Ardea
Official journal of the Netherlands Ornithologists' Union

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TemizyĆ¼rek T., Johannknecht M. & Korsten P. (2022) Incubation before clutch completion predicts incubation time and hatching asynchrony in the Blue Tit Cyanistes caeruleus. ARDEA 110 (2): 6-6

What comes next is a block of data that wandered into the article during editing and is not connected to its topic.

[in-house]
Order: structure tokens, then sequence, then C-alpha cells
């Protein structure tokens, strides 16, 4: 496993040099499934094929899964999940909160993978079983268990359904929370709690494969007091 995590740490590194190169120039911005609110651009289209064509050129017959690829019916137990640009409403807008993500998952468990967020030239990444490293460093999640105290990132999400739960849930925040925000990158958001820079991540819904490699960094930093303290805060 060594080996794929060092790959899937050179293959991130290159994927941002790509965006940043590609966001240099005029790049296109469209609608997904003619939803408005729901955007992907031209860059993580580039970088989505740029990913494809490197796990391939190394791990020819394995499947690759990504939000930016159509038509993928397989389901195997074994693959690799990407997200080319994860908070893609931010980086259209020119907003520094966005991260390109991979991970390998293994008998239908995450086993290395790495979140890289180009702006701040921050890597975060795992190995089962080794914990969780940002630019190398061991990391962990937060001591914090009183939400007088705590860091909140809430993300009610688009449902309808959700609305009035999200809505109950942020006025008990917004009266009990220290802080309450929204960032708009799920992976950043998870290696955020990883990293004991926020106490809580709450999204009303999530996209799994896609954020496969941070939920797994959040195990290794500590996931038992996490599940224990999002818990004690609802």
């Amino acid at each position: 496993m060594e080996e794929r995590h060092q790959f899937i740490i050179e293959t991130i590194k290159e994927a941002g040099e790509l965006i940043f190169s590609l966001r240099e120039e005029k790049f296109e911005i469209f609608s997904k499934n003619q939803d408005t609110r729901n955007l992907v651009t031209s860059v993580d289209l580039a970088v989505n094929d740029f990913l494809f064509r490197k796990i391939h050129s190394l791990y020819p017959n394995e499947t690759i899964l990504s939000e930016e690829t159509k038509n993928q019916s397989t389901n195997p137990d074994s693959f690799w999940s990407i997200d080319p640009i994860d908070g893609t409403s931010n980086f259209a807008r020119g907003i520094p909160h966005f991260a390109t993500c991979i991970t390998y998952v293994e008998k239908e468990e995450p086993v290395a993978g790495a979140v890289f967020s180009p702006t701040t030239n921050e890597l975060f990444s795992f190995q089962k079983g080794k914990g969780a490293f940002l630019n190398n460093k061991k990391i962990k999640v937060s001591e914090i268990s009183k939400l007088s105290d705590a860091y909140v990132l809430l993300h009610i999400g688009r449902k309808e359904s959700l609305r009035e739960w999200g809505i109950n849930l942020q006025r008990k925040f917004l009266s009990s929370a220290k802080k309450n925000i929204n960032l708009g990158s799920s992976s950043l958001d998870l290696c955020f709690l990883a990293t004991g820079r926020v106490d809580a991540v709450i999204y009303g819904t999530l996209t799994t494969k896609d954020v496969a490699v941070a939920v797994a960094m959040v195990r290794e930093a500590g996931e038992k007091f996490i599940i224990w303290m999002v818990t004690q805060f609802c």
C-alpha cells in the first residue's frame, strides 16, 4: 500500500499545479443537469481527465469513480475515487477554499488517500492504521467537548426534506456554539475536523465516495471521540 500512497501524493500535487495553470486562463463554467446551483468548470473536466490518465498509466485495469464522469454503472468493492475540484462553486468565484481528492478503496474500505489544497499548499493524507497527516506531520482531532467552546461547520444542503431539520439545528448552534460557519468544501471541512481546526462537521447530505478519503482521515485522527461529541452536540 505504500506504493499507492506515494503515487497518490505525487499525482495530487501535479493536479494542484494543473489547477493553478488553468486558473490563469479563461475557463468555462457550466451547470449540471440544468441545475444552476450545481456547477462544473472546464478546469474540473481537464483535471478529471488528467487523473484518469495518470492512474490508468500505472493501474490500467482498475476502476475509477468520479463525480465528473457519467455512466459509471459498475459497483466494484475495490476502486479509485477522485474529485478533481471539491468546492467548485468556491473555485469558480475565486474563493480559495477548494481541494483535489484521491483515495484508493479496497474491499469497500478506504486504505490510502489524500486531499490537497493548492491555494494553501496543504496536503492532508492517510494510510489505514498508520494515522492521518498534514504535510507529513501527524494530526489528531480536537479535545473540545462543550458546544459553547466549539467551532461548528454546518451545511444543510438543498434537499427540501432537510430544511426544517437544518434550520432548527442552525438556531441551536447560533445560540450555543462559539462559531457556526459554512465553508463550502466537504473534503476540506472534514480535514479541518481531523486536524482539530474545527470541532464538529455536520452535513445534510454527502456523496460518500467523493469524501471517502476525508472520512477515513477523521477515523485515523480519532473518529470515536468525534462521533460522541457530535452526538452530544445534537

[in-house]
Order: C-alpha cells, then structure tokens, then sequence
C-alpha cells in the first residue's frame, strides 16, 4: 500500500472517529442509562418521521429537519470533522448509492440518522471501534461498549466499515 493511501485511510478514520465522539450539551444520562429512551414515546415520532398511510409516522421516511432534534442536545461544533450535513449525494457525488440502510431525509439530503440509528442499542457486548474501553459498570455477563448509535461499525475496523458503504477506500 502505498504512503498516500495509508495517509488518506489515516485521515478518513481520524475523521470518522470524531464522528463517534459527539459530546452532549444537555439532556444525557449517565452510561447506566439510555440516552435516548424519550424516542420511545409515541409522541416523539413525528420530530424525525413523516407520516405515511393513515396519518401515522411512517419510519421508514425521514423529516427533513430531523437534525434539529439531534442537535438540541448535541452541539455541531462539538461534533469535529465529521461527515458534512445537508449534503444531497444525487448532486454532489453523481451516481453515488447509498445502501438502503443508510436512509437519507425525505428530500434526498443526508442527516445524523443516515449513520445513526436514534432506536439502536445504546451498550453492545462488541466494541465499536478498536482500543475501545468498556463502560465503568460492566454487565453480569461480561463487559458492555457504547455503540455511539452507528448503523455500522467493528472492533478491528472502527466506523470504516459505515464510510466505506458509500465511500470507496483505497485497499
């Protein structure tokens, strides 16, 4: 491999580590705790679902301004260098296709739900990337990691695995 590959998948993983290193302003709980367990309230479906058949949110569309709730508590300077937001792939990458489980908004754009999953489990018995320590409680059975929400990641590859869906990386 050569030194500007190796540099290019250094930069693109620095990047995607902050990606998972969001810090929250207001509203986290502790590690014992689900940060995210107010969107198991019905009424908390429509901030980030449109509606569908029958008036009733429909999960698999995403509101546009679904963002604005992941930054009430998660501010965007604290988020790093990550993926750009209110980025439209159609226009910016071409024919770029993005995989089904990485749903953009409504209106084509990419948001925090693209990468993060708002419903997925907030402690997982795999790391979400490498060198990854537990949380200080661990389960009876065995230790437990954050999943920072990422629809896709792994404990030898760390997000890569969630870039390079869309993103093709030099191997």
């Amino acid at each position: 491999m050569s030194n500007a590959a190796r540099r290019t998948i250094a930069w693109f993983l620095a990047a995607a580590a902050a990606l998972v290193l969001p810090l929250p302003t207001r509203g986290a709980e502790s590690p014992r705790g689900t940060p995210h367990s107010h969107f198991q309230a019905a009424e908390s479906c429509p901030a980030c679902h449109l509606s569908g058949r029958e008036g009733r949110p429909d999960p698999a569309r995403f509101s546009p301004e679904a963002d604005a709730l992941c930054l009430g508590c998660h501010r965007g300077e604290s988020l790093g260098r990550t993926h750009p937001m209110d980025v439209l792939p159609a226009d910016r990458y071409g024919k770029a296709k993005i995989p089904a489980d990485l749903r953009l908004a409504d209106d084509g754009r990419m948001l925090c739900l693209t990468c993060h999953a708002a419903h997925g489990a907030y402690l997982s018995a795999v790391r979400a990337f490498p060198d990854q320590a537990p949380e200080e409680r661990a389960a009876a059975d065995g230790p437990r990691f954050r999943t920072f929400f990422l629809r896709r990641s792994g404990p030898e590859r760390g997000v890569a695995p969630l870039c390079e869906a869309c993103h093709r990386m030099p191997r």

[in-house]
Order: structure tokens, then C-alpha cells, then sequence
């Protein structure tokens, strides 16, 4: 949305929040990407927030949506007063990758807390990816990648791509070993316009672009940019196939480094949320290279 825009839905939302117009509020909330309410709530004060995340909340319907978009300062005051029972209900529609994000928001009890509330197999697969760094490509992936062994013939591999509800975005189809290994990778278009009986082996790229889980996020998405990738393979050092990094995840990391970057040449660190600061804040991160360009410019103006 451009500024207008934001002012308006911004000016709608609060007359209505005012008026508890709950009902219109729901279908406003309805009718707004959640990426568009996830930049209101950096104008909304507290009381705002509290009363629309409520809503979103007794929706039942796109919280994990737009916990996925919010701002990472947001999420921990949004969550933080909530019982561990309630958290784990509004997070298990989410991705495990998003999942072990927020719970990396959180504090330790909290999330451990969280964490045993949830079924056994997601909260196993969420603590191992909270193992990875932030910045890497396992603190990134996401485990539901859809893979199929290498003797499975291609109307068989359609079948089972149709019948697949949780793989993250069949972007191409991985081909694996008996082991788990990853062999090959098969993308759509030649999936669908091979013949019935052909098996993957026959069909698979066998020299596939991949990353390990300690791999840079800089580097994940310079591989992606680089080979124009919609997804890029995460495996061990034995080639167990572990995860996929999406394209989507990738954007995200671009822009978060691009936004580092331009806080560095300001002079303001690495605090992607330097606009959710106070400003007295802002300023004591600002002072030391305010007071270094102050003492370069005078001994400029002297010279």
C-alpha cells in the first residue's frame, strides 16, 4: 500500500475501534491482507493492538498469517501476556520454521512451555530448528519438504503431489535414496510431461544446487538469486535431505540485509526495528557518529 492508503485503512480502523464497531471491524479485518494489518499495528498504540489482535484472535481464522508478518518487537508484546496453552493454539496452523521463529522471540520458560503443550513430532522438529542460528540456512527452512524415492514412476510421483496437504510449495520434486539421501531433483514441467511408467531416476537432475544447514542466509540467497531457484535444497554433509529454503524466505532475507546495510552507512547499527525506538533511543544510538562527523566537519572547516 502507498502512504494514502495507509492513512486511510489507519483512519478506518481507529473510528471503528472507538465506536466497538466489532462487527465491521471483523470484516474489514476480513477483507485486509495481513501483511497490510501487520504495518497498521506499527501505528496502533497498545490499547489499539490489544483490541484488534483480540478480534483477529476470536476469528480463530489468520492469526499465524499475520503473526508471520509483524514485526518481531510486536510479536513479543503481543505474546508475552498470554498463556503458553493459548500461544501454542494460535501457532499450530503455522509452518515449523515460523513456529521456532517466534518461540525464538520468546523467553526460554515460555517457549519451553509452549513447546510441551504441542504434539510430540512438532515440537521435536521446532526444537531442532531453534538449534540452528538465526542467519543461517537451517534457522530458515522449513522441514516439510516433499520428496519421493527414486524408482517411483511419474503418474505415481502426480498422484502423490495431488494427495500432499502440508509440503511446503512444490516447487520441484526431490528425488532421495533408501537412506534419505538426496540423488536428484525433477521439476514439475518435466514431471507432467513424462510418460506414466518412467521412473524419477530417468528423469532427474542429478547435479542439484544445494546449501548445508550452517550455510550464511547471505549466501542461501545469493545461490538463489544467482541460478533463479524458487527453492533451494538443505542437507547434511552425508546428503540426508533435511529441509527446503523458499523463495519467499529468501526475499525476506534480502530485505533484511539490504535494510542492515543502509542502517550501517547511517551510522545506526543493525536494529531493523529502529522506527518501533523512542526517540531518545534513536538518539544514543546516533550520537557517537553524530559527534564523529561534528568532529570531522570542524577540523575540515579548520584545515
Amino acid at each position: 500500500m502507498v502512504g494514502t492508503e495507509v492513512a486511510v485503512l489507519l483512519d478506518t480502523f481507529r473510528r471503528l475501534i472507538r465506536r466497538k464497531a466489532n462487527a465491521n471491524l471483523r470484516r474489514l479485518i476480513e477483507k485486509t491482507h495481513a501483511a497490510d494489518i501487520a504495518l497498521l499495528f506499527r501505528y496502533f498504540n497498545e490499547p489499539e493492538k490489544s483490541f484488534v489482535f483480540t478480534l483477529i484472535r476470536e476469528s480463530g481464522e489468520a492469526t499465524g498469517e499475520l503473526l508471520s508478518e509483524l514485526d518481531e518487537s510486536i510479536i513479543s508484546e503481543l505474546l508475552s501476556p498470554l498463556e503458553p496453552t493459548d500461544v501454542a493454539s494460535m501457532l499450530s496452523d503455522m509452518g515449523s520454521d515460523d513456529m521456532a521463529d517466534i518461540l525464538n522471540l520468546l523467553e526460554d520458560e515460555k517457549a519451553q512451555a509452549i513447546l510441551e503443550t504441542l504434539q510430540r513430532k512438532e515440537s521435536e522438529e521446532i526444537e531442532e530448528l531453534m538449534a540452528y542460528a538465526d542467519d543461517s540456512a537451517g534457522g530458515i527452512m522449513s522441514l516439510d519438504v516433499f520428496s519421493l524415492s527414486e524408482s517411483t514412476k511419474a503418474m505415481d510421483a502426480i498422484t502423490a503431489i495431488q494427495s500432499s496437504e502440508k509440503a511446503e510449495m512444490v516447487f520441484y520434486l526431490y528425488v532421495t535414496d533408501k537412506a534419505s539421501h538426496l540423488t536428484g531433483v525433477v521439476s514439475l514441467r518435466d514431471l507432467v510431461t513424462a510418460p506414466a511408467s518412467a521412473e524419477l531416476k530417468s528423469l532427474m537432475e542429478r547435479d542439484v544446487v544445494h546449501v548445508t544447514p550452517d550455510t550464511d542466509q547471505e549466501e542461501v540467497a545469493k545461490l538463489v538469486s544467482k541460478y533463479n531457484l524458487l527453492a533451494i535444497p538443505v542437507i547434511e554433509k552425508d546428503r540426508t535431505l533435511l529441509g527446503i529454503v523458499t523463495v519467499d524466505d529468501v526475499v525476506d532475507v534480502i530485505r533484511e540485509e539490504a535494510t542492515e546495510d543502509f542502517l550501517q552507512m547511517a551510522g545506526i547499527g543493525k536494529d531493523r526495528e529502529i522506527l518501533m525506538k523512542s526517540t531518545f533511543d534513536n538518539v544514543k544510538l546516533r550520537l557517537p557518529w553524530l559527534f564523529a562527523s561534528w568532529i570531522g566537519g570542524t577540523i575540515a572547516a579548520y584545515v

Hatching asynchrony is a frequent phenomenon in altricial birds and can lead to brood reduction due to sibling competition. There are a number of adaptive hypotheses to explain its occurrence, relating hatching asynchrony to sibling competition and timing of breeding. Incubation prior to clutch completion (early incubation) is the main cause of hatching asynchrony. We used temperature loggers inside the nests of breeding Blue Tits Cyanistes caeruleus to provide a detailed account of female incubation over most of the egg-laying period. We relate this early incubation to the time interval between clutch completion and hatching as well as hatching asynchrony. Our study shows the frequent occurrence of early incubation during the beginning of the laying period, with all females showing more early incubation towards clutch completion. At first, early incubation mostly occurs at night, but as egg laying progresses, it also occurs during the day. However, overall there was more nocturnal than diurnal early incubation. These results were obtained using two different methods for quantifying incubation from temperature profiles, which we compared and cross-validated in this study. Moreover, the amount of early incubation related negatively to the time between clutch completion and first hatching and positively to the extent of hatching asynchrony. While we did not directly investigate the mechanisms driving variation in early incubation, the exceptionally cold March/April period followed by a warm May in our study year may explain the comparatively great amounts of early incubation we observed. We hypothesise that spring temperatures may influence the amount of early incubation, with warmer springs resulting in more early incubation and consequently shorter times from clutch completion until first hatching as well as increased hatching asynchrony. Such a mechanism of adjustment of incubation time and hatching asynchrony may also be important for the adaptation of birds to climate change.


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